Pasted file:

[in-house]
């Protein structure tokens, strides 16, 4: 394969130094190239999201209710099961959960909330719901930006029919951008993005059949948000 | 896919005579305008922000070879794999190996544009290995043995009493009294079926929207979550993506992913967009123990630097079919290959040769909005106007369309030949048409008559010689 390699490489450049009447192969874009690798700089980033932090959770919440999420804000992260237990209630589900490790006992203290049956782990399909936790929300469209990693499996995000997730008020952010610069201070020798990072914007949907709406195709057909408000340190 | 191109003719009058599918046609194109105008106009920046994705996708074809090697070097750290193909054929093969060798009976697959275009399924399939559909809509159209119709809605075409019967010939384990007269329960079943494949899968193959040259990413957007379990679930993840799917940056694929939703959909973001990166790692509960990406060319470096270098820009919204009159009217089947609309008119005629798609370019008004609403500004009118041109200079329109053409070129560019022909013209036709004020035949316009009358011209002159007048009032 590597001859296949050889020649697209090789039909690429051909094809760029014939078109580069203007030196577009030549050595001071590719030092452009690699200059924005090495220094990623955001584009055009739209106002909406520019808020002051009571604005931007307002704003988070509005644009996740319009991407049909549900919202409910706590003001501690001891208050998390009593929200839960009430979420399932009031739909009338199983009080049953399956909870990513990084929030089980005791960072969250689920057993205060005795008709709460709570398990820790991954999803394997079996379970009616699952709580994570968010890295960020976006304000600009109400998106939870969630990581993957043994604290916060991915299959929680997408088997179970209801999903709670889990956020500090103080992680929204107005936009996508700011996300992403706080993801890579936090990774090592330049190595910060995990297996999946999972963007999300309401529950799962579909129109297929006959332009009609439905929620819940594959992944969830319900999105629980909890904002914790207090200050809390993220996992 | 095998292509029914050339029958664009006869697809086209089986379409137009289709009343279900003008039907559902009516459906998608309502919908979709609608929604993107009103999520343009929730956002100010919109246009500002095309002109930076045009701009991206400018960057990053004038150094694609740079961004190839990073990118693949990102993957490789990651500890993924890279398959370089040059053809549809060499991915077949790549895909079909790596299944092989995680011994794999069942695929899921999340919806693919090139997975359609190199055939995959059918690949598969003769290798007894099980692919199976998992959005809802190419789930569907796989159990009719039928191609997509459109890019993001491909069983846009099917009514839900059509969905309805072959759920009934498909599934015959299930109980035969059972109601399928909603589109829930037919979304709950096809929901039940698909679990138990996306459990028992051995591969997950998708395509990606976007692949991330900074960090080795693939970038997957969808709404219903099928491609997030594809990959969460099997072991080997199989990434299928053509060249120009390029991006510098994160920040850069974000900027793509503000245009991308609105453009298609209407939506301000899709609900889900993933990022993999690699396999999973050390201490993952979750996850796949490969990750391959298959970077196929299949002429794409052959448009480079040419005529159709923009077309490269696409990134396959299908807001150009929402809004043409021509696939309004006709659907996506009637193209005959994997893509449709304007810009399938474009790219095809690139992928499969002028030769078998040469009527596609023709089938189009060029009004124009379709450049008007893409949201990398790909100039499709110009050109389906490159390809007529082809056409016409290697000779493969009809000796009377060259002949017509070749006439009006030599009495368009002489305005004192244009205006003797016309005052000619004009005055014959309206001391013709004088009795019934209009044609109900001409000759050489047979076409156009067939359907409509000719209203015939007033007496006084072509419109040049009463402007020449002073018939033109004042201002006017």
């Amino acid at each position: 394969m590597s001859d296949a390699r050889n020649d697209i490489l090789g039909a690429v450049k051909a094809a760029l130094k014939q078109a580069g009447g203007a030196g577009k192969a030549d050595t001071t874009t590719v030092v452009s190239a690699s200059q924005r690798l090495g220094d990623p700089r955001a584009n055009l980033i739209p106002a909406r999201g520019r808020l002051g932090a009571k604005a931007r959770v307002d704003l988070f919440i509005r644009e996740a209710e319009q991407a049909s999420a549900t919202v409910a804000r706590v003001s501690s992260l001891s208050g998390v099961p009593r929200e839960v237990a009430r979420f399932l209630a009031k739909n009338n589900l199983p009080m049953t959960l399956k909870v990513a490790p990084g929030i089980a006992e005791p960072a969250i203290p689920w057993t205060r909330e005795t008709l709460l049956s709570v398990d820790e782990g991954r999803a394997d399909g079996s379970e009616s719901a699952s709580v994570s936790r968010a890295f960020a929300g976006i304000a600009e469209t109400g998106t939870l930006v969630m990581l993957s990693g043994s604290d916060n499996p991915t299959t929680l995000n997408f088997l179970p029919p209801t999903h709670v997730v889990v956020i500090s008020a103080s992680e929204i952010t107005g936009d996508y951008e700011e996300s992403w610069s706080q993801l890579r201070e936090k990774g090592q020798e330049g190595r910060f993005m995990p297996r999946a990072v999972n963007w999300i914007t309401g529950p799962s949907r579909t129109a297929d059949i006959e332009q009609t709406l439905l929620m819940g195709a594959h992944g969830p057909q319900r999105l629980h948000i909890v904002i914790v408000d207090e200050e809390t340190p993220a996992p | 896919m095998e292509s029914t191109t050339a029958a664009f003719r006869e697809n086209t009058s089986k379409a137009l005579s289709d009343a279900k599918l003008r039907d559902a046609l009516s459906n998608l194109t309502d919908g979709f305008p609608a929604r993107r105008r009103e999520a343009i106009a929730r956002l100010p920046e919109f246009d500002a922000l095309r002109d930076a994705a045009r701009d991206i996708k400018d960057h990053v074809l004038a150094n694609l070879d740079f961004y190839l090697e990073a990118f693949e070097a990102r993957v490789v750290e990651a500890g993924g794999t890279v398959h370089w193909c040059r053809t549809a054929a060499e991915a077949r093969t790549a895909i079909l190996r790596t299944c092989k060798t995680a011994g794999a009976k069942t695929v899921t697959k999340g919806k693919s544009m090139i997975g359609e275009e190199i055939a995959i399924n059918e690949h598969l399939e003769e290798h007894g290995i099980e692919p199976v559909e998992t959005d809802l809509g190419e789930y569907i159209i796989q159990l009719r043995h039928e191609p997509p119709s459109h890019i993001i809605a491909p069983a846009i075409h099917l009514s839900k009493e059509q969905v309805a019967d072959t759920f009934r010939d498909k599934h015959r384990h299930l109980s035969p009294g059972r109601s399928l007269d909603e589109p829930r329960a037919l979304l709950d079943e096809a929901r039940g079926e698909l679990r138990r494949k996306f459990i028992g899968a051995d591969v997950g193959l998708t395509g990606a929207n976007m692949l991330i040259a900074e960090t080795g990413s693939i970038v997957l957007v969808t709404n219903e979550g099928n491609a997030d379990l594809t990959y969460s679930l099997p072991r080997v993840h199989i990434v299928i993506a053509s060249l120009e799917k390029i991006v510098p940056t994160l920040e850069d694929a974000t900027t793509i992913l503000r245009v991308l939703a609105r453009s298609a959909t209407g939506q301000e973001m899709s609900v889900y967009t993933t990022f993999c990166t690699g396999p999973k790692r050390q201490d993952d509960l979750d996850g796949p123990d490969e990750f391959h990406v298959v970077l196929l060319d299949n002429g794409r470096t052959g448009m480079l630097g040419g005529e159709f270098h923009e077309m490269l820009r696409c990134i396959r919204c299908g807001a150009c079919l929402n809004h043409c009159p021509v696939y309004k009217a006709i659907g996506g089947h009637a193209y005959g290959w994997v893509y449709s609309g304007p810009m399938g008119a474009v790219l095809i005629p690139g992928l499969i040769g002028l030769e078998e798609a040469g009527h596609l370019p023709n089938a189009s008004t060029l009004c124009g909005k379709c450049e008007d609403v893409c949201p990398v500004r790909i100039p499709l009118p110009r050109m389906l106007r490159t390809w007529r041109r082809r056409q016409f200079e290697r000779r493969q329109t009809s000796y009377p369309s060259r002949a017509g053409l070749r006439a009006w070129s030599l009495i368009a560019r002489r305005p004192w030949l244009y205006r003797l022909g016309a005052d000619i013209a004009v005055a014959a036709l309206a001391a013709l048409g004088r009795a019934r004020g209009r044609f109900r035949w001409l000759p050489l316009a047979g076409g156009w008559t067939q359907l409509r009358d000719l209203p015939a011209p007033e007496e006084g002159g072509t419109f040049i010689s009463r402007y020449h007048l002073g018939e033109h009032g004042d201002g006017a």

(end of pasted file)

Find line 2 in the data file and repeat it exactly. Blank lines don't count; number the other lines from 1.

């Protein structure tokens, strides 16, 4: 394969130094190239999201209710099961959960909330719901930006029919951008993005059949948000 | 896919005579305008922000070879794999190996544009290995043995009493009294079926929207979550993506992913967009123990630097079919290959040769909005106007369309030949048409008559010689 390699490489450049009447192969874009690798700089980033932090959770919440999420804000992260237990209630589900490790006992203290049956782990399909936790929300469209990693499996995000997730008020952010610069201070020798990072914007949907709406195709057909408000340190 | 191109003719009058599918046609194109105008106009920046994705996708074809090697070097750290193909054929093969060798009976697959275009399924399939559909809509159209119709809605075409019967010939384990007269329960079943494949899968193959040259990413957007379990679930993840799917940056694929939703959909973001990166790692509960990406060319470096270098820009919204009159009217089947609309008119005629798609370019008004609403500004009118041109200079329109053409070129560019022909013209036709004020035949316009009358011209002159007048009032 590597001859296949050889020649697209090789039909690429051909094809760029014939078109580069203007030196577009030549050595001071590719030092452009690699200059924005090495220094990623955001584009055009739209106002909406520019808020002051009571604005931007307002704003988070509005644009996740319009991407049909549900919202409910706590003001501690001891208050998390009593929200839960009430979420399932009031739909009338199983009080049953399956909870990513990084929030089980005791960072969250689920057993205060005795008709709460709570398990820790991954999803394997079996379970009616699952709580994570968010890295960020976006304000600009109400998106939870969630990581993957043994604290916060991915299959929680997408088997179970209801999903709670889990956020500090103080992680929204107005936009996508700011996300992403706080993801890579936090990774090592330049190595910060995990297996999946999972963007999300309401529950799962579909129109297929006959332009009609439905929620819940594959992944969830319900999105629980909890904002914790207090200050809390993220996992 | 095998292509029914050339029958664009006869697809086209089986379409137009289709009343279900003008039907559902009516459906998608309502919908979709609608929604993107009103999520343009929730956002100010919109246009500002095309002109930076045009701009991206400018960057990053004038150094694609740079961004190839990073990118693949990102993957490789990651500890993924890279398959370089040059053809549809060499991915077949790549895909079909790596299944092989995680011994794999069942695929899921999340919806693919090139997975359609190199055939995959059918690949598969003769290798007894099980692919199976998992959005809802190419789930569907796989159990009719039928191609997509459109890019993001491909069983846009099917009514839900059509969905309805072959759920009934498909599934015959299930109980035969059972109601399928909603589109829930037919979304709950096809929901039940698909679990138990996306459990028992051995591969997950998708395509990606976007692949991330900074960090080795693939970038997957969808709404219903099928491609997030594809990959969460099997072991080997199989990434299928053509060249120009390029991006510098994160920040850069974000900027793509503000245009991308609105453009298609209407939506301000899709609900889900993933990022993999690699396999999973050390201490993952979750996850796949490969990750391959298959970077196929299949002429794409052959448009480079040419005529159709923009077309490269696409990134396959299908807001150009929402809004043409021509696939309004006709659907996506009637193209005959994997893509449709304007810009399938474009790219095809690139992928499969002028030769078998040469009527596609023709089938189009060029009004124009379709450049008007893409949201990398790909100039499709110009050109389906490159390809007529082809056409016409290697000779493969009809000796009377060259002949017509070749006439009006030599009495368009002489305005004192244009205006003797016309005052000619004009005055014959309206001391013709004088009795019934209009044609109900001409000759050489047979076409156009067939359907409509000719209203015939007033007496006084072509419109040049009463402007020449002073018939033109004042201002006017």